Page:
Archives For July 2012

A riot is the language of the unheard.

Martin Luther King, Jr. (via patriqueryan)

About these ads

We are now officially on Vimeo. Here is our first video, outlining the general philosophy of “We Occupy Jesus” and serving as a general welcome message. Like and Reblog!

A slight rant…

Brett Gallaher —  July 29, 2012 — Leave a comment

There is a genuine lack of reflection in the world today. I have this radical theory that this deficiency is driving a great deal of intolerance, hatred, fear, and even violence.

One example is the issue of how people read the Bible. I have lived this issue. I have taught this issue. I have fought this issue. 

I have often heard the phrase “Believe it all or believe none of it.” Such an approach implies that you must believe it all literally at face value, or believe it is all a lie. However, nowhere does the text suggest that scripture is to be taken literally in all accounts. While the text is understood to be inspired (or “God-breathed”) even this concept does not mean “to be taken literally.” It simply means that the text was the work of individuals who felt inspired by God to write the text. Plus, said inspiration was often written as their witness to an event or tradition, or their community’s particular witness to an event or tradition. Those writings could be narrative, myth, poetry, wisdom, instruction, or a variety of genres not known for a literal interpretation. 

The Bible is a group of reflections written by those who felt they were being inspired by God. I must emphasize, nowhere in the text does it imply that God possessed a human and forced him to write their part word for word, regardless of whether or not that was your preconception of inspiration. That’s not what it means.

Then comes the rebuttal of “If it’s not all literally true, then how can we trust it?”

This is an unnecessary burden to place on the text, especially since the text never claims to be inerrant. The Law existed before the Bible. Jesus lived before the New Testament. Heck, Abraham even lived before the Law! The Bible has never been the prerequisite for faith in God.

Then comes the rebuttal of “If it’s not literally true, all of it must be a lie.”

This makes no sense. If you had 20 news anchors covering the same event, giving 20 different reports, would they all be lying if the reports were not all identical? Would one segment be lying if it provided eyewitness testimonies that conflicted with other eyewitness testimonies? If somehow some specifics were lost in the retelling of the event, does that somehow imply the event was completely fabricated? Can we no longer trust anything anyone ever has to say about the event?


Sadly, many people see reality in such a way. Many theists believe that a belief in God is synonymous with a belief in a literal understanding of all Biblical texts (with the exception of Revelations, which is conveniently used for non-literal and metaphorical references to 20th and 21st century political themes such as the Cold War, the state of Israel, China, and Russia). This is simply unnecessary.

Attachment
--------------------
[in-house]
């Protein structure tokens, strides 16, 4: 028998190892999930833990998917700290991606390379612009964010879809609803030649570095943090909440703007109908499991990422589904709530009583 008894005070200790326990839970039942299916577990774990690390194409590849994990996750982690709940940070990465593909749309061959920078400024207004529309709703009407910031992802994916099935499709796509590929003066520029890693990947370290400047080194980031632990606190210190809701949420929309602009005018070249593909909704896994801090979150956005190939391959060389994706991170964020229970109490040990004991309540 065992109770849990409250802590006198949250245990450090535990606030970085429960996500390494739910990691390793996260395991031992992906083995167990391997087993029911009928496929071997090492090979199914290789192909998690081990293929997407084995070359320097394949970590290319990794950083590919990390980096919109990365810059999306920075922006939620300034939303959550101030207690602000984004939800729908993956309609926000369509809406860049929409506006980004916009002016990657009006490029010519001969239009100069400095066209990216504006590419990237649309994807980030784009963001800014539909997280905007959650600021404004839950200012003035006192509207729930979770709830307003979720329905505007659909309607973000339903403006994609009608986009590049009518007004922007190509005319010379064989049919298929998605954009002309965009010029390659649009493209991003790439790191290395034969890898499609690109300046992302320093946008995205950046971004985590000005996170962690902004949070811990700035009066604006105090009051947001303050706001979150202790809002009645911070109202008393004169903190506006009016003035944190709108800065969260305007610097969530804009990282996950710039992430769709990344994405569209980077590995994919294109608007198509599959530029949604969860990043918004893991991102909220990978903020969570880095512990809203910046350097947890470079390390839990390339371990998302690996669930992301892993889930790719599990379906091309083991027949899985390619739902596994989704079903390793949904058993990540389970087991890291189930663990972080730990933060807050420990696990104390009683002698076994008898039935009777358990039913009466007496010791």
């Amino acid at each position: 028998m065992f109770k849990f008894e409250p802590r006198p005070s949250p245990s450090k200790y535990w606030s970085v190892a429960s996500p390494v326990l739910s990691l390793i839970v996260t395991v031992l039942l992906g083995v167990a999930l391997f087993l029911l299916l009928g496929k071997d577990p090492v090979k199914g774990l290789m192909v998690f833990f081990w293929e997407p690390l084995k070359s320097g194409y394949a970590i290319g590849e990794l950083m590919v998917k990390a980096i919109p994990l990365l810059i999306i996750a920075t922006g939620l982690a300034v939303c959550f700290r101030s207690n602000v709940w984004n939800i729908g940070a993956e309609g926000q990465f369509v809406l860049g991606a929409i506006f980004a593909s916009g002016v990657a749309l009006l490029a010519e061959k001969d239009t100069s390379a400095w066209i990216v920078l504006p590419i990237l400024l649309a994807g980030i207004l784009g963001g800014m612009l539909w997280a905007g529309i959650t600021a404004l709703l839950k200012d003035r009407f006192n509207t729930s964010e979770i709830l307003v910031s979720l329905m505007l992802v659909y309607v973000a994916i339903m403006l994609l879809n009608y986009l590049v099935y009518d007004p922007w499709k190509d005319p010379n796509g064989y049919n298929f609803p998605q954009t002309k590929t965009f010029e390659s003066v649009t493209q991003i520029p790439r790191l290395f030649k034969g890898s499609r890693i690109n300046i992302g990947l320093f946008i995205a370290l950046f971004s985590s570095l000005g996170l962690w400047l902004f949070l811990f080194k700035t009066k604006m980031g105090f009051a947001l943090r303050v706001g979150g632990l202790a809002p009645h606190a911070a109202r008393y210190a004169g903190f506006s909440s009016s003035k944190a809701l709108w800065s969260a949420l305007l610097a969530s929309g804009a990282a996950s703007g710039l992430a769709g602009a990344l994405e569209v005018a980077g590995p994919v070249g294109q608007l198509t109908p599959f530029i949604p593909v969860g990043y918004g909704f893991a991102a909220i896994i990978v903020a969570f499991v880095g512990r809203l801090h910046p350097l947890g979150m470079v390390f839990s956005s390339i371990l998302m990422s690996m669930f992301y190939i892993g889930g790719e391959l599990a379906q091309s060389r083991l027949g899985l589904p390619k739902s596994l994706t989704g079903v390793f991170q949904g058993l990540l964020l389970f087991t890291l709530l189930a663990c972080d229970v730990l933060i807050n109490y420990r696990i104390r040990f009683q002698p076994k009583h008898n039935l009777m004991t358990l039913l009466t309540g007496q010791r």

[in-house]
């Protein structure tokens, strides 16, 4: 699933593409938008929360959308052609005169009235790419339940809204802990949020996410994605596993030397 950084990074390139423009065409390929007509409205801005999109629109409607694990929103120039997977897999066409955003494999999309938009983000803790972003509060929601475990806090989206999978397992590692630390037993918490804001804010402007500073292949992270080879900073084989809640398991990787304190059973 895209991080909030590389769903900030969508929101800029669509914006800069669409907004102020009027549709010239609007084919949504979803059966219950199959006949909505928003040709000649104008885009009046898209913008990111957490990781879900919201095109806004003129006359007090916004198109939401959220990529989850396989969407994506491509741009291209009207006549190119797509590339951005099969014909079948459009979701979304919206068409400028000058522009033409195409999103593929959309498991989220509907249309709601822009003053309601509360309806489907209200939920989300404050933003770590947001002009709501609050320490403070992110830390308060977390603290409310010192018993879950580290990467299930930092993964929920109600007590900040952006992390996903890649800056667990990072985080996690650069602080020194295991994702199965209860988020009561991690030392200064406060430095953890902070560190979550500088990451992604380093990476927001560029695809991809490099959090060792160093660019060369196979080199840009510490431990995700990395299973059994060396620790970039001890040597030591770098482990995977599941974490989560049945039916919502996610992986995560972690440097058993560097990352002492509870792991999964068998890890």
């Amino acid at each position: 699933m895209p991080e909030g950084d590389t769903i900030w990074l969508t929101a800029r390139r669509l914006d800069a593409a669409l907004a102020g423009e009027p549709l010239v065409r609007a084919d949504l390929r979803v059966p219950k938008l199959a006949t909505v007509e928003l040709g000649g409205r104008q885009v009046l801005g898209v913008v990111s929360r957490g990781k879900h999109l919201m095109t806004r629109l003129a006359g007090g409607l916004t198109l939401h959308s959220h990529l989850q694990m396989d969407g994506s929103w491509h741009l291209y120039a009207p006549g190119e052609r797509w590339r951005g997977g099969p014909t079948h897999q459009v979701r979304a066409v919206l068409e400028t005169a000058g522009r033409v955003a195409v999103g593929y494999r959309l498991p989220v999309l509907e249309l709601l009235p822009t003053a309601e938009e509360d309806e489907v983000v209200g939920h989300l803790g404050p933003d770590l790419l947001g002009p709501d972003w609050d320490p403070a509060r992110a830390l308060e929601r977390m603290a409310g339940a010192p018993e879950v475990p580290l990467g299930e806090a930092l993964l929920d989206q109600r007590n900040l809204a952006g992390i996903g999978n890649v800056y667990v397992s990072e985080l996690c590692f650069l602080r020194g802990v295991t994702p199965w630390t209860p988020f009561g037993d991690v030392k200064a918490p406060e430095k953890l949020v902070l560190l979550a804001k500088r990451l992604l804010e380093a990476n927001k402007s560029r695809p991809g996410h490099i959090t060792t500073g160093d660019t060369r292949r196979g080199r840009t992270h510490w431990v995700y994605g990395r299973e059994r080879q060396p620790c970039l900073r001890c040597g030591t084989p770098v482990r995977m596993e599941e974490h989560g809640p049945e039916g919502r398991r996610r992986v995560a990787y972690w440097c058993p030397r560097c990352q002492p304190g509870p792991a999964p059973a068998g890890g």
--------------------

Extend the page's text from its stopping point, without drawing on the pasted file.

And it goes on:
Not only is it unnecessary; it is harmful.

If you only think literally, you are basically exposing an inherent lack of faith. If it’s “all or nothing” then you’re basically saying God can be disproved with enough critical examination of an ancient text. And if your stance is “well I still believe it, no matter what those people who devote their lives to interpreting ancient languages say” then you’re basically checking out of reality in favor of a forced-delusion that not even God would ask you to believe.

The texts have always been pushing the reader to reflect on the meanings of these countless encounters with the divine. If you treat them any differently, they will indeed come across as fraudulent, ridiculous, and quite irrelevant.

They were intended to speak to the reality of the greater reality behind the literal events.

Now, do not mistake the intention here. Such lack of reflection is rampant outside the realm of theism. Many witness an event and immediately feel compelled to interpret the reality of the event, leaving no room for opposing views. Such thinking is the birthplace of hatred, racism, alienation, sexism, and violence to name a few. 

Just let that sink in.


Join our Facebook Group.

If we simply go about our business, pretending that business as normal is indeed normal, we become the corruption of society. We elevate the status quo as not only the way things are, but as the way things should be.

If we compromise the simple truths learned in grade school, that we are all created equal, that the color of our skin does not define us, we become Jim Crow. We are the supremacists. 

If we bow our heads and shut our eyes while humming a tune to drown out the opposition, we are not for democracy. We become the tyrants.